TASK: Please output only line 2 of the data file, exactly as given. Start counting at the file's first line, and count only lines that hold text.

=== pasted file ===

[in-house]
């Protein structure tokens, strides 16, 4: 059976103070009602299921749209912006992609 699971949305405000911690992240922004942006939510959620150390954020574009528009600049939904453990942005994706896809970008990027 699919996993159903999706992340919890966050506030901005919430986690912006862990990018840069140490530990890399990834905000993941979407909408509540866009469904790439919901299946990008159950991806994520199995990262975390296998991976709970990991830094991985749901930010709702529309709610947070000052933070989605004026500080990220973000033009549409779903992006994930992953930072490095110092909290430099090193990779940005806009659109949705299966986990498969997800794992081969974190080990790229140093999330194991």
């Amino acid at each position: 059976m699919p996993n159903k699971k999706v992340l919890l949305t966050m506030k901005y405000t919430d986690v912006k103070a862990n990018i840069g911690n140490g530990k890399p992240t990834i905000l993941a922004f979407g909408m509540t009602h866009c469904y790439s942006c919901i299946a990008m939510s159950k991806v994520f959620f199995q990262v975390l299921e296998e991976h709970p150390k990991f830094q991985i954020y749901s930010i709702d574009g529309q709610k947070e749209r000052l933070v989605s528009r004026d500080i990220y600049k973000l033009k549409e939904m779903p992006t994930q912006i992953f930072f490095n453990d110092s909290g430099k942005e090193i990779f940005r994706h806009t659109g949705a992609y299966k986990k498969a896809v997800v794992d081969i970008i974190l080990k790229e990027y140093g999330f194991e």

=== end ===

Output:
């Protein structure tokens, strides 16, 4: 059976103070009602299921749209912006992609 699971949305405000911690992240922004942006939510959620150390954020574009528009600049939904453990942005994706896809970008990027 699919996993159903999706992340919890966050506030901005919430986690912006862990990018840069140490530990890399990834905000993941979407909408509540866009469904790439919901299946990008159950991806994520199995990262975390296998991976709970990991830094991985749901930010709702529309709610947070000052933070989605004026500080990220973000033009549409779903992006994930992953930072490095110092909290430099090193990779940005806009659109949705299966986990498969997800794992081969974190080990790229140093999330194991």